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Thread: Iron/Manganese problem.

  1. #1
    maxim is offline Junior Member
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    Smile Iron/Manganese problem.

    Hello,
    I need help to choose whole house water system. Our water well is only 30 ft deep and has a submergible pump. We (2 adults, 1 child) have 1 full bathroom. I'm very handy and I just changed all plumbing pipes from 1/2 inch copper (too much built-up deposits) to 3/4 CPVC, installed new hot water heater, pressure tank. Now I need to select a house water filter system to make my family's live happier! The new water analysis report:
    Total or Fecal Coliforms - Absent
    Turbidity 1.5 NTU
    Color 1
    Odor N.D
    ph 7.4
    Calcium 18.8 mg/l
    Magnesium 6.2 mg/l
    Hardness 72.4 mg/l
    Nitrate Nitrogen N.D
    Sulfate 9.4 mg/l
    Sodium 11.2 mg/l
    Chloride 14.6 mg/l
    Copper 0.02 mg/l
    Iron 0.65 mg/l
    Manganese 0.75 mg/l

    We don't like the color or the taste of the water. My wife saying that after the shower her skin gets very dry. I only know that my Iron and Manganese levels over the limit. What else do you think is a problem?
    I only have 4 GPM flow rate from the faucet but 8 GPM right after the pressure tank. Which Iron/Manganese system is better in my case? I like the sound of "maintenance free" like Pyrolox, Terminox I.S.M, Filox, Birm.
    Thank you.
    Dmitry Malikov
    Last edited by maxim; 12-11-2007 at 09:53 AM.

  2. #2
    Andy CWS is offline Moderator
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    Default

    According the the Water Qualty Association soft water is 2 grains per gallon or less, hard is between 4-7 gpg and anything over 10.5 gpg is considered extremely hard. You are at 72 gpg! Man, you have some rock-hard water.

    You did not describe what color the water is from the tap. Pour it into a white cup or bowl and if it is reddish then you may have ferric iron. If it is brownish, then it may be tannins. You need to determine which before any system can be suggested. Do the same test with both hot and cold. Your NTU is quite high and this indicates it may be tannins. Where are you located?

    Becareful of any "maintenance free systems", they often spell more headaches that they are worth. Some of these require addition aspects to work properly like an oxygen content of 15% or more in your water, etc. You will need a softener capable of handling your extremely high hardness. Since you did all the plumbing, yourself, then maintaining the system shouold not be overwhelming, one would think.

    A properly set up softener should take care of the iron (provided it is ferrous) and the manganese. Moreover, you would take care of the hardness as well.

    Be prepared to spend some money (and time researching) to solve your water issues. Moreover, you will need an RO for drinking water purposes after the wholehouse system is in place.

    I didn't see a TDS reading!? That is important, too.

    Andy Christensen, CWS-II

  3. #3
    Andy CWS is offline Moderator
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    Default Mia Culpa

    Sorry, I made a mistake with the hardness. It's 72 ppm not grains per gallon. That makes a big difference and I will get back late on that. Sorry.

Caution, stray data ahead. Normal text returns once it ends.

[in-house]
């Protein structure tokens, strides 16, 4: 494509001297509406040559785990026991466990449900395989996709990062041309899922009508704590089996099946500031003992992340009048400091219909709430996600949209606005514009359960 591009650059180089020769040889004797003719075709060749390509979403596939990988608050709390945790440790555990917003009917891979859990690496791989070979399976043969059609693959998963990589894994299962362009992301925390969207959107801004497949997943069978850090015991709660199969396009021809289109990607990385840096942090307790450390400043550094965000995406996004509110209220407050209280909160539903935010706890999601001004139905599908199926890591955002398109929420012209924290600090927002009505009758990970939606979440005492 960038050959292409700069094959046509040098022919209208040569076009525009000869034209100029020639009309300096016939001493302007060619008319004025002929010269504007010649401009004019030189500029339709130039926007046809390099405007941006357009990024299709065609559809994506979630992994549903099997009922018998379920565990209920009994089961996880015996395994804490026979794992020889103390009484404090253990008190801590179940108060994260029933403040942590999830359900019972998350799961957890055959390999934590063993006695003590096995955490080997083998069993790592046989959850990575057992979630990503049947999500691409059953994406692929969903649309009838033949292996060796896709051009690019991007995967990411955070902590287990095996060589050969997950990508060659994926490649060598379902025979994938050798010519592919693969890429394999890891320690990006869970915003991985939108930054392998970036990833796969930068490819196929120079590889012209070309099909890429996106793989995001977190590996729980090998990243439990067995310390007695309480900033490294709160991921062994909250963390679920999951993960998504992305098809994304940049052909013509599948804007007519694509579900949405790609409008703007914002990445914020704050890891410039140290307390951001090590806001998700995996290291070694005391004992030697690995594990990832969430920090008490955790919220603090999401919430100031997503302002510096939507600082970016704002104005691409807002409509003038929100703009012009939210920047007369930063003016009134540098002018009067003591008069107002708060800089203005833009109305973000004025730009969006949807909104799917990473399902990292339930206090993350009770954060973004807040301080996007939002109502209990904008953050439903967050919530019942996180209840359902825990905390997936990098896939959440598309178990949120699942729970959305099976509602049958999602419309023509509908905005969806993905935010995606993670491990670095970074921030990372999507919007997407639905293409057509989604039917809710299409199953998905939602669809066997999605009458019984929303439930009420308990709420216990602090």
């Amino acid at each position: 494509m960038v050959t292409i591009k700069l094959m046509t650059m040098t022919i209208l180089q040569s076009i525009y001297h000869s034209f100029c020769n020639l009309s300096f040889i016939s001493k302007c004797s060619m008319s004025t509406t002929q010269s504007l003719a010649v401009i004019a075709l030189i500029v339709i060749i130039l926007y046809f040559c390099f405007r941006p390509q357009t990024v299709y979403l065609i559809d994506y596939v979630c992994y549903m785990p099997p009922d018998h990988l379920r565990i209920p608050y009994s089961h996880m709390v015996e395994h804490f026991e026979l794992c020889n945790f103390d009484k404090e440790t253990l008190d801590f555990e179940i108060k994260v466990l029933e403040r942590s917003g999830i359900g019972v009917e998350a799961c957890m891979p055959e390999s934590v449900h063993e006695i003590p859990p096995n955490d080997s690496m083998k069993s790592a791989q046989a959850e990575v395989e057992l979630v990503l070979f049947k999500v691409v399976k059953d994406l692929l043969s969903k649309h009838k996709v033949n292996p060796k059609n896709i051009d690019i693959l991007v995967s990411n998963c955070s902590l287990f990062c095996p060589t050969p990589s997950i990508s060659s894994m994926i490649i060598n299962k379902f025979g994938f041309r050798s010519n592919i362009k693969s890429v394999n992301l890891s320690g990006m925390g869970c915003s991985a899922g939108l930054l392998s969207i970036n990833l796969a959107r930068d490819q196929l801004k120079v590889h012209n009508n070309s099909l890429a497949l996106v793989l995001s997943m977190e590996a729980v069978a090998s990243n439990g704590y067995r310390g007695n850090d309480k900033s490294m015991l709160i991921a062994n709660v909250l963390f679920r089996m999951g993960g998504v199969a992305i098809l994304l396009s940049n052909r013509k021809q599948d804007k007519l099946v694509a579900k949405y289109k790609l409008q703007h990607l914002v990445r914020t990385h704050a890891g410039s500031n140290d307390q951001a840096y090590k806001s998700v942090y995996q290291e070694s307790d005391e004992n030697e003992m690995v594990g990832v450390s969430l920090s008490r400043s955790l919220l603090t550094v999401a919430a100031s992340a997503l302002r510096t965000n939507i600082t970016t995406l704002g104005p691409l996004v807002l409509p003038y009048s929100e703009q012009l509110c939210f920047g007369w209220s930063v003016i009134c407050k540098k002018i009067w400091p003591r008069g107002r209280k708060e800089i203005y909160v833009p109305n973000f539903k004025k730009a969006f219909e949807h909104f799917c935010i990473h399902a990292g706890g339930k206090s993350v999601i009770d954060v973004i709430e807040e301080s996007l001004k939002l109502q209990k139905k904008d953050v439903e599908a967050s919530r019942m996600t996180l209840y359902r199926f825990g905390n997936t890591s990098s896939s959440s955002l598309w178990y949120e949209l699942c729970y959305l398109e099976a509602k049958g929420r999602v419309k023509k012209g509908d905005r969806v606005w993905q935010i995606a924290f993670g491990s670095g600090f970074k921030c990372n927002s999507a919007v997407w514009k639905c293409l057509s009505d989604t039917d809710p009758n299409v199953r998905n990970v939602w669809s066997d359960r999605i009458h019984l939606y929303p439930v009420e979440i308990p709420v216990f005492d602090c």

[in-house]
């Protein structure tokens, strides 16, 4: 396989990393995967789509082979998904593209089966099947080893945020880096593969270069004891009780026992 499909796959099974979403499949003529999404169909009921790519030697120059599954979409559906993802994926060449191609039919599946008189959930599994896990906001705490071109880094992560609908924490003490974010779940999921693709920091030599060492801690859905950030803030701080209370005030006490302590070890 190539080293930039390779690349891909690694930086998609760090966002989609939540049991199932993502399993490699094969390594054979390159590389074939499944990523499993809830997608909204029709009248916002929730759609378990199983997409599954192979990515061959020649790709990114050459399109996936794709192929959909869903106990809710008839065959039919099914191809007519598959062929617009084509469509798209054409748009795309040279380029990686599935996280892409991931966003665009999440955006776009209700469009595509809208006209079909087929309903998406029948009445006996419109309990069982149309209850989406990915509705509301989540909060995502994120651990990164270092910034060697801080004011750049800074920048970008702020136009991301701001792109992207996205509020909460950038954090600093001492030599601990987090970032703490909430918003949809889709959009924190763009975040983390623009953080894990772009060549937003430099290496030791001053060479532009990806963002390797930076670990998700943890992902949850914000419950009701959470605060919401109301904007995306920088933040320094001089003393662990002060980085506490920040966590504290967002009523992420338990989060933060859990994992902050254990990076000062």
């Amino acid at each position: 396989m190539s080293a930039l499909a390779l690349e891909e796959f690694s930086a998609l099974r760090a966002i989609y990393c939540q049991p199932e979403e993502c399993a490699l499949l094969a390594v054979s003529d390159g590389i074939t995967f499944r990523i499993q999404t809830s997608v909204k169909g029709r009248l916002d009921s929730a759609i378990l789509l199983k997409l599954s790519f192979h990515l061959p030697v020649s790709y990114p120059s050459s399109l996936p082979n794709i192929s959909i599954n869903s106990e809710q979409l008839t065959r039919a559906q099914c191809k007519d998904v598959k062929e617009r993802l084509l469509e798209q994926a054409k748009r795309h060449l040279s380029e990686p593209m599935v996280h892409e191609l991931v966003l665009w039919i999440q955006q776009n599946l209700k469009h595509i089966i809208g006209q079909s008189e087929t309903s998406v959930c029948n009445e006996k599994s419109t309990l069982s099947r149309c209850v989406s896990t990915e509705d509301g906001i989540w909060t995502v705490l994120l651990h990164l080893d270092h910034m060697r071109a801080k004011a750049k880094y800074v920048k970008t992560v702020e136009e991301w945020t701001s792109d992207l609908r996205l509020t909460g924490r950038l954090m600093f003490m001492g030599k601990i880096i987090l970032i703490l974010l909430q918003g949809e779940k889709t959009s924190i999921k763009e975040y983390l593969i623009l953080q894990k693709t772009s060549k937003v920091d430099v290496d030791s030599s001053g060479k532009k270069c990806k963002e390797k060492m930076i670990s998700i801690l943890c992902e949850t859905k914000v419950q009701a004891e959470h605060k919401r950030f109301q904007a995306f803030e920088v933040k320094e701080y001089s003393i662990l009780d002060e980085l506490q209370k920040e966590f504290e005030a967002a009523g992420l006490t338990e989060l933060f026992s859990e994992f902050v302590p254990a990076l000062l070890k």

Andy

  4. #4
    maxim is offline Junior Member
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    Both hot and cold water seems to be clear in the glass, maybe a little yellow. But when bathtub or children pool is filled than you can really see how brownish it is. (Not red) I have 5 micron sediment filter after the pressure tank and change it every week because it gets very brown. We live near Hartford, CT. I don't know what my TDS are, I need to buy TDS meter or take my water to the water lab to check it. I think RO system for cooking and drinking is a grate idea. Based on our water analysis, What kind of whole house water treatment system do we need?
    Thank you.
    Dmitry Malikov
    Last edited by maxim; 12-11-2007 at 09:52 AM.

  5. #5
    Andy CWS is offline Moderator
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    Your filter may not have a small enough micron rating. If 5 microns is not working, you don't want to go any smaller than that on a wholehouse application as it will clog too fast and cut pressure too often.

    You may have colloidal clay. A normal filter will not remove this and a collagulation may be needed. This is not a simple procedure as a chemical feed and backwashing filter are included in the set-up.

    Colloids are contaminants between true dissolved minerals and suspended minerals. They remain in solution but their specific gravity is nearly the same as the water so they don't settle out. Their size is too small for standard filter and may plug up RO membranes prematurely. They may appear in various sizes so some will be filtered out by your WH filter and some will pass through.

    I am not saying there is a health risk, but it does need to be treated if you want good water.

    TDS meters are availble and a decent one may cost about $30-$40.

    To determine colloids in the water, first look at visual results, which you have, and then NTU reading, which you have. The next step would be a lab test to truly confirm it. But if it walks like a duck and quacks like a duck....

    What is your available space for water treatment? Are you tight for space?

    Let us know.
    Andy Christensen, CWS-II

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